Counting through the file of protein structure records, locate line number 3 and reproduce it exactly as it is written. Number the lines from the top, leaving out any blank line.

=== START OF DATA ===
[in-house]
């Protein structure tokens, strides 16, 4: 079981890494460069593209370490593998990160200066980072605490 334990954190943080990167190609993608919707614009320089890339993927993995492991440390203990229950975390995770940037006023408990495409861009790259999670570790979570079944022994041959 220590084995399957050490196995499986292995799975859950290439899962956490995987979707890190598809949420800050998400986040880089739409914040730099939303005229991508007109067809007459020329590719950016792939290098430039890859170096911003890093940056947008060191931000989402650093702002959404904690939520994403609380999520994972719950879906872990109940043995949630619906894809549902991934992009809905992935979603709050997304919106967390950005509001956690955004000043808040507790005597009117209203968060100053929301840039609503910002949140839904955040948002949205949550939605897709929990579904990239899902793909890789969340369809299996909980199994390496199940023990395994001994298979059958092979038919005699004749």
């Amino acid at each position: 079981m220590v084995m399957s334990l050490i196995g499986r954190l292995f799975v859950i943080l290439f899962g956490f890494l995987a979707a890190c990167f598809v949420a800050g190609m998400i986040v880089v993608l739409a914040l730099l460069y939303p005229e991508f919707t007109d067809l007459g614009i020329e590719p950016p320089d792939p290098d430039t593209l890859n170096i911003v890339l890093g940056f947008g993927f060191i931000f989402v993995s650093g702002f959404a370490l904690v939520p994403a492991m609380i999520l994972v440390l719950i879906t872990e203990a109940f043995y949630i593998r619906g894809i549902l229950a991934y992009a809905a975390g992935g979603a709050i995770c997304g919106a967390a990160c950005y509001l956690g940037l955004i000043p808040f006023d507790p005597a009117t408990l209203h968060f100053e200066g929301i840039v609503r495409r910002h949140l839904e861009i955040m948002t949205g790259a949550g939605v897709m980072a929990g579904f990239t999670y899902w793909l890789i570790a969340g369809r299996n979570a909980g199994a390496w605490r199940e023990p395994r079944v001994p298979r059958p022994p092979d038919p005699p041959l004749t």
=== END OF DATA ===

């Amino acid at each position: 079981m220590v084995m399957s334990l050490i196995g499986r954190l292995f799975v859950i943080l290439f899962g956490f890494l995987a979707a890190c990167f598809v949420a800050g190609m998400i986040v880089v993608l739409a914040l730099l460069y939303p005229e991508f919707t007109d067809l007459g614009i020329e590719p950016p320089d792939p290098d430039t593209l890859n170096i911003v890339l890093g940056f947008g993927f060191i931000f989402v993995s650093g702002f959404a370490l904690v939520p994403a492991m609380i999520l994972v440390l719950i879906t872990e203990a109940f043995y949630i593998r619906g894809i549902l229950a991934y992009a809905a975390g992935g979603a709050i995770c997304g919106a967390a990160c950005y509001l956690g940037l955004i000043p808040f006023d507790p005597a009117t408990l209203h968060f100053e200066g929301i840039v609503r495409r910002h949140l839904e861009i955040m948002t949205g790259a949550g939605v897709m980072a929990g579904f990239t999670y899902w793909l890789i570790a969340g369809r299996n979570a909980g199994a390496w605490r199940e023990p395994r079944v001994p298979r059958p022994p092979d038919p005699p041959l004749t």